The bill, signed by Gov. Mary Fallin on June 3, will allow small districts to voluntarily share costs, such as for a superintendent, a counselor or a teacher.
The state will spend an estimated $761,000 to set up programs that make school personnel available for sharing among districts. The districts pay fees to defray the costs. The goal is to generate enough savings that will more than pay for the state program. Similar programs have cut costs in Texas and Iowa, Brumbaugh said.
Although districts are spending more on administration, only a handful of districts in recent years have exceeded the cap for such costs set by the state. The caps range from 5 percent to 8 percent, depending on enrollment. Districts that exceed the cap can lose state funding.
Four districts — Mansville, Dover and Straight public schools, and the Discovery School of Tulsa — lost a combined $17,645 in 2013-2014 for exceeding the limit the previous school year.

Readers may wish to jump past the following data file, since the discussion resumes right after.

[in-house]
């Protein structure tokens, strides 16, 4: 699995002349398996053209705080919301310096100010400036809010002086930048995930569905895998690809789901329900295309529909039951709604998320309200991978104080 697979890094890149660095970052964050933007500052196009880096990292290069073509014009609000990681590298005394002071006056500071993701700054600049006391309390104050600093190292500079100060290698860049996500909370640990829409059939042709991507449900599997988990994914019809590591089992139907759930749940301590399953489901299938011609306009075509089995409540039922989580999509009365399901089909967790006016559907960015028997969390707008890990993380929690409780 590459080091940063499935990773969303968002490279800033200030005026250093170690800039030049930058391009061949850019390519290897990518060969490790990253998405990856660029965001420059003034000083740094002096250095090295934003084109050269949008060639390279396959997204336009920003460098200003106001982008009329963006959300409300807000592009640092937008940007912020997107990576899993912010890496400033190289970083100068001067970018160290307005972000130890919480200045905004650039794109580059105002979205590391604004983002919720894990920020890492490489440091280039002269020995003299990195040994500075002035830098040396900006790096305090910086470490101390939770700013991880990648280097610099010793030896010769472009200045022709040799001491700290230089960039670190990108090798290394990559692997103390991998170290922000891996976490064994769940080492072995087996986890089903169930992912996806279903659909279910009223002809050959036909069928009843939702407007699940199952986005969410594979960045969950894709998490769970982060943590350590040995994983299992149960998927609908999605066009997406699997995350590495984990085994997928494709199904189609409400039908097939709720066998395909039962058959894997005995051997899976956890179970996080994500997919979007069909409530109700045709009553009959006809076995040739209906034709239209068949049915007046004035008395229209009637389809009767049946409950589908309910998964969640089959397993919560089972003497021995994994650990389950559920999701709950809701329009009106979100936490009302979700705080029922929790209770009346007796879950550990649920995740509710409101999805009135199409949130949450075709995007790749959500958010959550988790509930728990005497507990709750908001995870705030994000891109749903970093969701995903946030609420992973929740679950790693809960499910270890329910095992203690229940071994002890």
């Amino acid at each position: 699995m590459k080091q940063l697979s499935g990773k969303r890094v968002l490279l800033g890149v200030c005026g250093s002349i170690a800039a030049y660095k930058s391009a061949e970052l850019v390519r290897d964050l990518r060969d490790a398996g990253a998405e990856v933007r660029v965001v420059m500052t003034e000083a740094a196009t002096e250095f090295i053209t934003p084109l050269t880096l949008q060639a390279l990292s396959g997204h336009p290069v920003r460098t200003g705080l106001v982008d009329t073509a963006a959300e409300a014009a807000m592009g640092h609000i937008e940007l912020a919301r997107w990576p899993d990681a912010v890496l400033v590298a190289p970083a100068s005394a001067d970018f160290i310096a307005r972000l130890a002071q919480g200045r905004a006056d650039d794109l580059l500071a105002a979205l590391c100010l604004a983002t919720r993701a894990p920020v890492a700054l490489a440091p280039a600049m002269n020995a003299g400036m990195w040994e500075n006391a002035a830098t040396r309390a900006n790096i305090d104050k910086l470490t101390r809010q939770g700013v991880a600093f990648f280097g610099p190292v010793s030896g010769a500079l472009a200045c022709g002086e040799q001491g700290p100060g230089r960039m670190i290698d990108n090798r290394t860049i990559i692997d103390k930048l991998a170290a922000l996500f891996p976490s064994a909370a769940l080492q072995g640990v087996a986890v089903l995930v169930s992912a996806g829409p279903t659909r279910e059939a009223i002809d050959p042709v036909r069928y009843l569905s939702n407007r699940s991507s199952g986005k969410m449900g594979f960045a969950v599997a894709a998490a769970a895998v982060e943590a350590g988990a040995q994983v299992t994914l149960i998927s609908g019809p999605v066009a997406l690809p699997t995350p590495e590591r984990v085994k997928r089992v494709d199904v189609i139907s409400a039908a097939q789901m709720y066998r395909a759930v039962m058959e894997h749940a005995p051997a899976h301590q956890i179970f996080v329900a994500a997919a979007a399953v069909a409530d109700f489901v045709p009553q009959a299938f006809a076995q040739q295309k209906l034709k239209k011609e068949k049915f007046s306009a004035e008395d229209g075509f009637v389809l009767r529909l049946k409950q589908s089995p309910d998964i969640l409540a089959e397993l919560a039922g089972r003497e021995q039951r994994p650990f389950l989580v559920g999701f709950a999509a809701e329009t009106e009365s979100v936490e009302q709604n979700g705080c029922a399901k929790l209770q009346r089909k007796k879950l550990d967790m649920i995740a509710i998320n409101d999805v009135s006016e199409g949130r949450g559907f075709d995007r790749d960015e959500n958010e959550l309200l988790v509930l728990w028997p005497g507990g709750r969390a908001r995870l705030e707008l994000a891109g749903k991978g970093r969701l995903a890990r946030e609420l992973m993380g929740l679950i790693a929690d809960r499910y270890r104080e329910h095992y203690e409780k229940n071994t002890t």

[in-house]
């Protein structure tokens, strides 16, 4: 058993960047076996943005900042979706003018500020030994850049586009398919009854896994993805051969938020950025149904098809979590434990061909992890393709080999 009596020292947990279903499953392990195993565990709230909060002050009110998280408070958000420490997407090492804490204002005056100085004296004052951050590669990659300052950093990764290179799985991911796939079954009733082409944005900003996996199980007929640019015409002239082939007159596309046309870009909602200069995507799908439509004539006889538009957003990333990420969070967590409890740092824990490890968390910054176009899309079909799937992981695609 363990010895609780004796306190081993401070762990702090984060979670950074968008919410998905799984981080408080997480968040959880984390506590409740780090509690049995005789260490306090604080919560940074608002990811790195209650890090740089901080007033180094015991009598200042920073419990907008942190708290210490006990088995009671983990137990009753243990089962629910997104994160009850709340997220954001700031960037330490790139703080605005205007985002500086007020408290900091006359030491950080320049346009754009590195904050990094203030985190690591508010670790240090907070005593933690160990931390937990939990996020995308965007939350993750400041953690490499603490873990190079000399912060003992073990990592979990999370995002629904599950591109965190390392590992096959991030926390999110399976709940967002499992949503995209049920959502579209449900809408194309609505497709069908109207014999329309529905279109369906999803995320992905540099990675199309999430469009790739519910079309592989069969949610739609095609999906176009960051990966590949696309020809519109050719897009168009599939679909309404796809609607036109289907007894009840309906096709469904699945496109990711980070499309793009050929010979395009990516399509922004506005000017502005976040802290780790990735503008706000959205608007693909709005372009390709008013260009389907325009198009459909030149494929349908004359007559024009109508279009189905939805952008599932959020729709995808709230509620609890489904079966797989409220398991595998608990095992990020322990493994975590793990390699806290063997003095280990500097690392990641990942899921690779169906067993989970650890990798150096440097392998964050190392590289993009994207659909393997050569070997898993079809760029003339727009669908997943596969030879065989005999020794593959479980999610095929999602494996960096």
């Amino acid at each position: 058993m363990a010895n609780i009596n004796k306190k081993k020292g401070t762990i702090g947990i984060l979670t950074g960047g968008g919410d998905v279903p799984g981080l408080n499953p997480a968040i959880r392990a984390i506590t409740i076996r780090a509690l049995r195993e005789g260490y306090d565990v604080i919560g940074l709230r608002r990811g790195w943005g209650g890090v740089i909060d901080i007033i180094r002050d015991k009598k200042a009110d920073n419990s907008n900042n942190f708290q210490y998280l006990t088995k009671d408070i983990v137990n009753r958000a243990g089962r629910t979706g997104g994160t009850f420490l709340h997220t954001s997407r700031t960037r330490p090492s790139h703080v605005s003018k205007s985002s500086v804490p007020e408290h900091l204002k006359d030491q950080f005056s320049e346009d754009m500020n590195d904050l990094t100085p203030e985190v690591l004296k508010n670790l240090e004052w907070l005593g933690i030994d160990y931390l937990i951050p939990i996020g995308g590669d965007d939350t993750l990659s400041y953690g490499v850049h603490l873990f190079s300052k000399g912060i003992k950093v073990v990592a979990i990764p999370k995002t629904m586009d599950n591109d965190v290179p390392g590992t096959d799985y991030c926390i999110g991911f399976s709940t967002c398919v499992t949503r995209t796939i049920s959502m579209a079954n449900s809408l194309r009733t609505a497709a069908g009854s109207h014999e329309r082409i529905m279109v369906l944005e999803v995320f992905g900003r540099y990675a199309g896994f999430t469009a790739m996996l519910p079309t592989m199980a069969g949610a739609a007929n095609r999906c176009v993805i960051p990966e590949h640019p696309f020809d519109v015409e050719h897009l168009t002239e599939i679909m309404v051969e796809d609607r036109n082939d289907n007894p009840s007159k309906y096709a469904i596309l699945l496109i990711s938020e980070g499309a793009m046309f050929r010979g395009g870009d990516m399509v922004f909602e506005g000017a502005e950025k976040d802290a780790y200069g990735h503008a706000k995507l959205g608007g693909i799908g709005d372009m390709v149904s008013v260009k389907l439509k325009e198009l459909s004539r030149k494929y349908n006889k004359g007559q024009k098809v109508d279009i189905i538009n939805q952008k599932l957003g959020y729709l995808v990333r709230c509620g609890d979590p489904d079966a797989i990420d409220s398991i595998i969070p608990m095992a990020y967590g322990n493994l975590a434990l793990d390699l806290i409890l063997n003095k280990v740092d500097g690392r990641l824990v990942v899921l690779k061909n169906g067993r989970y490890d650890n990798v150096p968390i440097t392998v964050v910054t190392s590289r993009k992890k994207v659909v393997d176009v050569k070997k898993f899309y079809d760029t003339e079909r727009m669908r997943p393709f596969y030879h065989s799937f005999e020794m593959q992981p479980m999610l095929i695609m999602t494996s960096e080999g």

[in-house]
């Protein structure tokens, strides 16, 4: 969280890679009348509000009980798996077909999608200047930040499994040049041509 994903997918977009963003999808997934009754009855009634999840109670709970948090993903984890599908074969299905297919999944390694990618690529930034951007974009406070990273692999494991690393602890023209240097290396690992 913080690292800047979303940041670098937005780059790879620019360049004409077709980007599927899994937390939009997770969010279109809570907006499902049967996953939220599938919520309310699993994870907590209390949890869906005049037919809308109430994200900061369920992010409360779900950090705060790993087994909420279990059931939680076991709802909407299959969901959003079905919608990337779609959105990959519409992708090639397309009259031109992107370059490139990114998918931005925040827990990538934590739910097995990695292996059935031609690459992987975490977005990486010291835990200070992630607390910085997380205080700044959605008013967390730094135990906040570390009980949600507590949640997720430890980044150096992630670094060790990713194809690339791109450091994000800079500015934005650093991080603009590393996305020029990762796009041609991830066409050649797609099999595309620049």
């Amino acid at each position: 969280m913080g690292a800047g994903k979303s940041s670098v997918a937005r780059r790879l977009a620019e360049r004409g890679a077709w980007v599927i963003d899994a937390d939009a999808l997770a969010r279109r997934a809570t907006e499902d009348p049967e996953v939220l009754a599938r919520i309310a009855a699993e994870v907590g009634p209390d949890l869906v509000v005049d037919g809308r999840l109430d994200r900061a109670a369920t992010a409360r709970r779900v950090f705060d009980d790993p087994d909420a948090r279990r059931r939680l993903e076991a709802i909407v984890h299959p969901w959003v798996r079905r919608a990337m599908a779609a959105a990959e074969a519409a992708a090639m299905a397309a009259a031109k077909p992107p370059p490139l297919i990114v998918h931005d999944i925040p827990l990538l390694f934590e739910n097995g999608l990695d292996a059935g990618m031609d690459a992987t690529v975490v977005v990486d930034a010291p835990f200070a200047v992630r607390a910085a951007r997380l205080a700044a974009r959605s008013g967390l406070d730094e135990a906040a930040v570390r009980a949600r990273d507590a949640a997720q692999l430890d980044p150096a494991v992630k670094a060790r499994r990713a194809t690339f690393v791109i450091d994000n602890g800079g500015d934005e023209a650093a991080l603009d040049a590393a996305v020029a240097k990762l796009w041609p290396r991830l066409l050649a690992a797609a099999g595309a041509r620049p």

Superintendents from Straight and Mansville declined requests for interviews. Officials from Dover and Discovery School of Tulsa did not respond.
Of the 26 districts penalized since fiscal 2007, all but three were in far southeastern or eastern Oklahoma, including four districts in Le Flore County, which has more district than any other county, at 17.
The state’s largest district, Oklahoma City Public Schools, spent 2.5 percent of its budget on administration last school year. Tulsa Public Schools spent 3.6 percent.